Even as Grey Cup Final tickets for as little as $89 were still being offered on the league’s official website less than 60 hours before the game, CFL Commissioner Jeffrey Orridge insisted the 9-team Canadian Football League “is a big deal”. That phrase summed up Orridge’s closing statements in his annual “State of the League” address to several hundred CFL fans who listened attentively to the Commissioner while he interacted with them for over an hour at a downtown Toronto hotel ballroom Friday morning.
In that informal setting Orridge handled a series of pointed questions from the fans, ranging from league expansion to player safety.
The sluggish ticket sales for the Grey Cup final Sunday at BMO Field were mentioned by several fans in questions directed at the Commissioner, and many wondered if the CFL was doing enough to attract new supporters.
“Our strategy is to keep the fans we have plus attract new fans,” Orridge stated. “Our website, cfl.ca, has doubled in size in 2016. We have relationships with Facebook, Twitter and Instagram. Our female viewership is up 7% this year.”
One fan was critical of the selection of Toronto just four years after it hosted the 100th Grey Cup and inquired about the process of site selection.
“There are three factors to selecting a host city,” Orridge noted. “To showcase and profile a new stadium, which is what we did here with BMO Field. To engage in a bid process; and to leverage fan engagement. The Grey Cup is so much more than the game. The Festival is part of our culture and tradition. It’s like no other event around the world.”
Officiating was another subject that was addressed on numerous occasions and Orridge told the audience that, while the CFL is proud of the fact that “we’re innovators, we’re leading edge” when it comes to video reviews, he did concede that “we can always better our best”.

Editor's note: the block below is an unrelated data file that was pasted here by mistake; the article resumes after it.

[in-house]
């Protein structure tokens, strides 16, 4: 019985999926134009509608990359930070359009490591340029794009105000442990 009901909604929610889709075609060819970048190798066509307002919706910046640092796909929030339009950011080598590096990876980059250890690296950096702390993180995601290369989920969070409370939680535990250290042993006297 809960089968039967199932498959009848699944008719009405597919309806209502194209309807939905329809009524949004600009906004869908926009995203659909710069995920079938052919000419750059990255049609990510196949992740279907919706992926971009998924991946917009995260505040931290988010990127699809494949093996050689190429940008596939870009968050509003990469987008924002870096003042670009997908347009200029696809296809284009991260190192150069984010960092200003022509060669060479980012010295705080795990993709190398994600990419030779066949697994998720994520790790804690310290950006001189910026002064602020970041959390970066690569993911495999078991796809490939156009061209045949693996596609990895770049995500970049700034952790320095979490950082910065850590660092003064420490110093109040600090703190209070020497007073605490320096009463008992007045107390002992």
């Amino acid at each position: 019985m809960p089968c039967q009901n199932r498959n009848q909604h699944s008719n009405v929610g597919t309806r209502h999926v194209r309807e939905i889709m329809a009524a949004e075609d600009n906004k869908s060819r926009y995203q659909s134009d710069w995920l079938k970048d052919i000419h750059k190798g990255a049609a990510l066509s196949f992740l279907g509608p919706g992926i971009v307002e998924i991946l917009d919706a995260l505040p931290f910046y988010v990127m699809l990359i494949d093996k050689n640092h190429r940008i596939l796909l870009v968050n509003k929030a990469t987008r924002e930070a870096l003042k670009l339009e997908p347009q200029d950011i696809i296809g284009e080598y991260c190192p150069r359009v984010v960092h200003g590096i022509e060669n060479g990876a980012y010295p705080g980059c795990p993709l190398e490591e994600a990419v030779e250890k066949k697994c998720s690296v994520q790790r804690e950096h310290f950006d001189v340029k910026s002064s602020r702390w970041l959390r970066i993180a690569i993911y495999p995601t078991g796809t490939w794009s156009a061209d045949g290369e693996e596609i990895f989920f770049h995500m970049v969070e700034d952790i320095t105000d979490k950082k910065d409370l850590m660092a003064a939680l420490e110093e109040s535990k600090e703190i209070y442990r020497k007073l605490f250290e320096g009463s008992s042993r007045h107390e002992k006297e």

Another fan, who frequently travelled to the Maritimes for CFL exhibition games, wondered whether expansion to Atlantic Canada was still a consideration for the league. While Orridge conceded that a tenth CFL team would ease the burden on the scheduler, he said the league is not actively discussing expansion but is “open for business”.
Orridge pointed out there are three key factors in the expansion process: strong local ownership, a suitable venue and corporate sponsorship, and none of those three factors have successfully been met thus far.
Orridge did, however, emphasize the rapid global expansion of the league to other countries via broadcast agreements with ESPN in the US and BT in the UK and Ireland. He indicated Sunday’s Grey Cup game would be streamed to over 150 countries worldwide. Live streaming in Canada, however, is limited because of the nature of the agreement with Canadian sports network TSN, which controls all domestic linear and digital broadcasts of the CFL.
Orridge was very enthusiastic about the recent announcement of the launch of CFL Week in Regina in March of 2017. The new event combines a series of off-season activities into a week long celebration in one venue, similar to the Grey Cup festival.
“It’s a chance to get our fans engaged in the off-season,” Orridge explained, “by putting all these elements together in one place. We’ll have a Fan Expo, the player combine, coaches and GM meetings all in one location.”
It’s just another innovative way, said Orridge, to keep loyal fans attuned to league activity year-round and draw younger sports fans and new Canadians to the CFL product as well.